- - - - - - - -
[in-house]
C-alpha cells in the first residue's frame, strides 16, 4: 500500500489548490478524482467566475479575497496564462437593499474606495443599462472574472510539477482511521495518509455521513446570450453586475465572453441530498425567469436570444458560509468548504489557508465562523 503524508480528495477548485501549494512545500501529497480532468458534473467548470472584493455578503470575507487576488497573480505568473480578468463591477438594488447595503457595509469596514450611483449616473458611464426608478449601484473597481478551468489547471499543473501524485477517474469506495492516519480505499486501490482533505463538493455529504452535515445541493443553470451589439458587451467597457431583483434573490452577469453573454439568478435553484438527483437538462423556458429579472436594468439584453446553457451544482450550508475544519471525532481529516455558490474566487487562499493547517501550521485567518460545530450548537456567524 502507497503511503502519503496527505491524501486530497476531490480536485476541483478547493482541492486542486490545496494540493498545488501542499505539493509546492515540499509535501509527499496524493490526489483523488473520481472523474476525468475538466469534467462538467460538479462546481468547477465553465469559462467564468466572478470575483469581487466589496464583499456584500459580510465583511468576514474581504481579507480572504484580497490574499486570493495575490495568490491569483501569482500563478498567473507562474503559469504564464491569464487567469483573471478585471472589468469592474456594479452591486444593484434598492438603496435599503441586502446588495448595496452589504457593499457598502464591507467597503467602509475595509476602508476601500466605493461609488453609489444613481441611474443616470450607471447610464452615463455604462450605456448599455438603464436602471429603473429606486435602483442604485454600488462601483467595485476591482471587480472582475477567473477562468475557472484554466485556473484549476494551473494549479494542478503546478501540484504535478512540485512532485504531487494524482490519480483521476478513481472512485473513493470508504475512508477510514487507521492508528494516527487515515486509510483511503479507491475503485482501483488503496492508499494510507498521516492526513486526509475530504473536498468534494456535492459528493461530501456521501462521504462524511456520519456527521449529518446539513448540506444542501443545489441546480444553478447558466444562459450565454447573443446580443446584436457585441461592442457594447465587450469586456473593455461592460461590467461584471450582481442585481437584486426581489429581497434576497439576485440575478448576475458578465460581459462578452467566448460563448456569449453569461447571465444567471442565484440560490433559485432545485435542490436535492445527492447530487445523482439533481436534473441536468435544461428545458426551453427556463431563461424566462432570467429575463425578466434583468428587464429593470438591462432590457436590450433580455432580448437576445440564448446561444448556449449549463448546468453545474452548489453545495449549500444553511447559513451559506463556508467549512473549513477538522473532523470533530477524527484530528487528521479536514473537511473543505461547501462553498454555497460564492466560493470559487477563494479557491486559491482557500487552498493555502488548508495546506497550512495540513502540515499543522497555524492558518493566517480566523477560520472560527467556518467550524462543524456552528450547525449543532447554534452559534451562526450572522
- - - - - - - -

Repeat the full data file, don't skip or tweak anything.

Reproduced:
[in-house]
C-alpha cells in the first residue's frame, strides 16, 4: 500500500489548490478524482467566475479575497496564462437593499474606495443599462472574472510539477482511521495518509455521513446570450453586475465572453441530498425567469436570444458560509468548504489557508465562523 503524508480528495477548485501549494512545500501529497480532468458534473467548470472584493455578503470575507487576488497573480505568473480578468463591477438594488447595503457595509469596514450611483449616473458611464426608478449601484473597481478551468489547471499543473501524485477517474469506495492516519480505499486501490482533505463538493455529504452535515445541493443553470451589439458587451467597457431583483434573490452577469453573454439568478435553484438527483437538462423556458429579472436594468439584453446553457451544482450550508475544519471525532481529516455558490474566487487562499493547517501550521485567518460545530450548537456567524 502507497503511503502519503496527505491524501486530497476531490480536485476541483478547493482541492486542486490545496494540493498545488501542499505539493509546492515540499509535501509527499496524493490526489483523488473520481472523474476525468475538466469534467462538467460538479462546481468547477465553465469559462467564468466572478470575483469581487466589496464583499456584500459580510465583511468576514474581504481579507480572504484580497490574499486570493495575490495568490491569483501569482500563478498567473507562474503559469504564464491569464487567469483573471478585471472589468469592474456594479452591486444593484434598492438603496435599503441586502446588495448595496452589504457593499457598502464591507467597503467602509475595509476602508476601500466605493461609488453609489444613481441611474443616470450607471447610464452615463455604462450605456448599455438603464436602471429603473429606486435602483442604485454600488462601483467595485476591482471587480472582475477567473477562468475557472484554466485556473484549476494551473494549479494542478503546478501540484504535478512540485512532485504531487494524482490519480483521476478513481472512485473513493470508504475512508477510514487507521492508528494516527487515515486509510483511503479507491475503485482501483488503496492508499494510507498521516492526513486526509475530504473536498468534494456535492459528493461530501456521501462521504462524511456520519456527521449529518446539513448540506444542501443545489441546480444553478447558466444562459450565454447573443446580443446584436457585441461592442457594447465587450469586456473593455461592460461590467461584471450582481442585481437584486426581489429581497434576497439576485440575478448576475458578465460581459462578452467566448460563448456569449453569461447571465444567471442565484440560490433559485432545485435542490436535492445527492447530487445523482439533481436534473441536468435544461428545458426551453427556463431563461424566462432570467429575463425578466434583468428587464429593470438591462432590457436590450433580455432580448437576445440564448446561444448556449449549463448546468453545474452548489453545495449549500444553511447559513451559506463556508467549512473549513477538522473532523470533530477524527484530528487528521479536514473537511473543505461547501462553498454555497460564492466560493470559487477563494479557491486559491482557500487552498493555502488548508495546506497550512495540513502540515499543522497555524492558518493566517480566523477560520472560527467556518467550524462543524456552528450547525449543532447554534452559534451562526450572522